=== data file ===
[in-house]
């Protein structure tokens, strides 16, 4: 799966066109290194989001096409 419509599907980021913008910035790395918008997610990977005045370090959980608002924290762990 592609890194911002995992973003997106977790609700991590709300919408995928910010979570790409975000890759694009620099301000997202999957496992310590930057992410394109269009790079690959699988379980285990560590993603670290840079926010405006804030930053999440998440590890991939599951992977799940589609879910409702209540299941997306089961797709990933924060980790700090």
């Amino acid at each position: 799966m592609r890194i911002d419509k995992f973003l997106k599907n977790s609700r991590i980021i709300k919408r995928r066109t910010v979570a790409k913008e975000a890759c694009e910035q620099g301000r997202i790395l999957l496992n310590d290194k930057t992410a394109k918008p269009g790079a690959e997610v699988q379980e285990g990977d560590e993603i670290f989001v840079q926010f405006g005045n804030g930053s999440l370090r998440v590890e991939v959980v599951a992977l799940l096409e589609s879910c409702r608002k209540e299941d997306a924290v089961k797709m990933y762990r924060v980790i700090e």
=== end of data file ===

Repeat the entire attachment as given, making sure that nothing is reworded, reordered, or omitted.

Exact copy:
[in-house]
């Protein structure tokens, strides 16, 4: 799966066109290194989001096409 419509599907980021913008910035790395918008997610990977005045370090959980608002924290762990 592609890194911002995992973003997106977790609700991590709300919408995928910010979570790409975000890759694009620099301000997202999957496992310590930057992410394109269009790079690959699988379980285990560590993603670290840079926010405006804030930053999440998440590890991939599951992977799940589609879910409702209540299941997306089961797709990933924060980790700090």
């Amino acid at each position: 799966m592609r890194i911002d419509k995992f973003l997106k599907n977790s609700r991590i980021i709300k919408r995928r066109t910010v979570a790409k913008e975000a890759c694009e910035q620099g301000r997202i790395l999957l496992n310590d290194k930057t992410a394109k918008p269009g790079a690959e997610v699988q379980e285990g990977d560590e993603i670290f989001v840079q926010f405006g005045n804030g930053s999440l370090r998440v590890e991939v959980v599951a992977l799940l096409e589609s879910c409702r608002k209540e299941d997306a924290v089961k797709m990933y762990r924060v980790i700090e």